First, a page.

In 2009 a remarkable story emerged in all the major media outlets about a rock in a Dutch museum that wa labelled as coming from the moon, but which in reality was a piece of fossilised wood. The rock was supposedly given to a former Dutch Prime Minister, Willem Drees, by the then US Ambassador J. William Middendorf during the Apollo 11 Goodwill tour by returning astronauts Armstrong, Aldrin and Collins.
The story not only had headline writers in a bit of a whirl but sent tinfoil hat wearing basement keyboard warriors frothing at the mouth, citing it as some sort of proof that Apollo was a fraud and the moon rocks are all fake.
One small problem -
This page will attempt to explain the real story behind the moon rock and suggest an alternative motive for the story: an art stunt.
First of all let’s deal with that rarest of things when it comes to Apollo hoax believers, ‘facts’.
The ‘Giant Leap’ goodwill tour was initiated by President Nixon as a piece of global flag waving hoop-
These are what was given out:
Here’s what the disk looked like:
Notice what’s missing from that list?
Apollo 11’s lunar samples were airlifted from USS Hornet on July 25th 1969 and headed (via another flight) to the Lunar Receiving Laboratory where they were catalogued and analysed (see here). Data from these analyses were published in September. Work continued on the samples and a major conference was held in January 1970 detailing the findings by the principal investigators from all over the world. These investigators weren’t given access to them until mid-
In other words by October 1969, when Apollo 11’s crew visited Holland, the samples were only just out of quarantine, were still being worked on and were definitely not being given out as gifts.
It wasn’t until 1970 that lunar rocks began to be sent to countries in the form of small rice sized grains consisting of material returned from testing, encased in acrylic and mounted on a plaque above a flag flown on the mission. Here is Holland’s:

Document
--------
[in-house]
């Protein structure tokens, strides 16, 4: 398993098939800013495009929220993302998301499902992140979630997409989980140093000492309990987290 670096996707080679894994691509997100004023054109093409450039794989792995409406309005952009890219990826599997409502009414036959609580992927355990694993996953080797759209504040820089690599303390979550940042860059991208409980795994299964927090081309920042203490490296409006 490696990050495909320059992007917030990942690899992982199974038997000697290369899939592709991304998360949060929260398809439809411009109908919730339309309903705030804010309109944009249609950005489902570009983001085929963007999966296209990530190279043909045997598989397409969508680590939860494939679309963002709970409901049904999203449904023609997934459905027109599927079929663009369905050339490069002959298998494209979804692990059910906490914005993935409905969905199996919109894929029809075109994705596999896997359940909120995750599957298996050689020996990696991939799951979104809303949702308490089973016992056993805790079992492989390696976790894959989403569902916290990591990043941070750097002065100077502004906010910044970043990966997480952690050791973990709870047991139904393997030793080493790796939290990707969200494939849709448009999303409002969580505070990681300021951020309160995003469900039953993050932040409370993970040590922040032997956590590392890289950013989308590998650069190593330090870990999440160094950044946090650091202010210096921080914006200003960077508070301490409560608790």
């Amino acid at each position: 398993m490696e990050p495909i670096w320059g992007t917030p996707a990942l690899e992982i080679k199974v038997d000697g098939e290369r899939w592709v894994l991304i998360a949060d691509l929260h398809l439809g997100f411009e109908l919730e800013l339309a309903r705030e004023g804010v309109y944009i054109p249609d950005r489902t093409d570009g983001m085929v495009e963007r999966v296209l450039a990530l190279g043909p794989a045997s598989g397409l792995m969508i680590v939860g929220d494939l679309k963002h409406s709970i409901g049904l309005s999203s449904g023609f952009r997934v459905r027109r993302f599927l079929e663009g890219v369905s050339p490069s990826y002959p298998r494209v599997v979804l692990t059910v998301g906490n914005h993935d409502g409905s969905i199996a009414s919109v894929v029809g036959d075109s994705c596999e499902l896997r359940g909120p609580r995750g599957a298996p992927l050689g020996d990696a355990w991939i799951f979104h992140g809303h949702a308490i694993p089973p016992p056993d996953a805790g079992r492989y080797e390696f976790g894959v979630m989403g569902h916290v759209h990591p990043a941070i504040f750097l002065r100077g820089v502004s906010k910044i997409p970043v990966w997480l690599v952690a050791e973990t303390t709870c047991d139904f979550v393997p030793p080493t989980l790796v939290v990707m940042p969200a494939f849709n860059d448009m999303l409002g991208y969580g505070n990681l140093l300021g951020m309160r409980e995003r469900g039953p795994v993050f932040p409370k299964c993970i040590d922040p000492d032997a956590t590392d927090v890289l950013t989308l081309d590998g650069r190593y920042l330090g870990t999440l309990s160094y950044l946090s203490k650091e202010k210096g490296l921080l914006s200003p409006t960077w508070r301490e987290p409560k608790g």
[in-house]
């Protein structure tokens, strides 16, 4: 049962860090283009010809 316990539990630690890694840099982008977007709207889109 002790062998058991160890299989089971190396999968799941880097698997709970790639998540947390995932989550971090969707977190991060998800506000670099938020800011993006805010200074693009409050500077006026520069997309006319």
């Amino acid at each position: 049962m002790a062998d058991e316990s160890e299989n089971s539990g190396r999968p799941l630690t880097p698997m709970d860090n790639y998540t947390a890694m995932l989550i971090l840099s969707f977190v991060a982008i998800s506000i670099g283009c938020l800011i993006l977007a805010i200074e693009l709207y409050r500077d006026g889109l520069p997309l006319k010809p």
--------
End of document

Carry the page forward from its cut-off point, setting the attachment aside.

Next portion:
Nixon ordered the plaques in November 1969 and began distributing them the following year. Larger sized rocks started appearing in touring exhibitions and museums in 1970.
It’s worth repeating this again: No Apollo 11 astronaut had any moon rocks in their possession to give away on the Giant Leap Goodwill tour, neither did anyone else travelling with them. The rocks were still being worked on by scientists and the political decision to start distributing them had not yet been taken.
Now to the tour.
The Giant Leap rolled into Holland on October 9th having spent the night in Paris, leaving the same day for Belgium. The visit included a trip to the Royal Palace to see Queen Juliana, a museum exhibition about the landings, a quick canal trip and some handshaking with admirers before heading to the airport for lunch. Pretty much every moment was filmed and photographed. Here are some of them:
All in all they spent less than 4 hours in Amsterdam. Visiting exhibitions, shaking hands and meeting the Queen.
When they met the Queen, they handed over the same gifts that they had presented to many other heads of state listed above -
No rocks, no lunar samples. Conspicuous by his absence in any of the pictures or movie footage is former Dutch PM Willem Drees. Why? Because he wasn’t there. One person who is visible is newly appointed US Ambassador Middendorf standing to our left of Michael Collins.
We now need to move on a little to a point after Drees’ sad demise in 1988. In 1991 his son donated a collection of personal effects to the Rijksmuseum in Amsterdam. These effects were duly arranged in a nice case and stashed away in a basement. Then comes the interesting bit.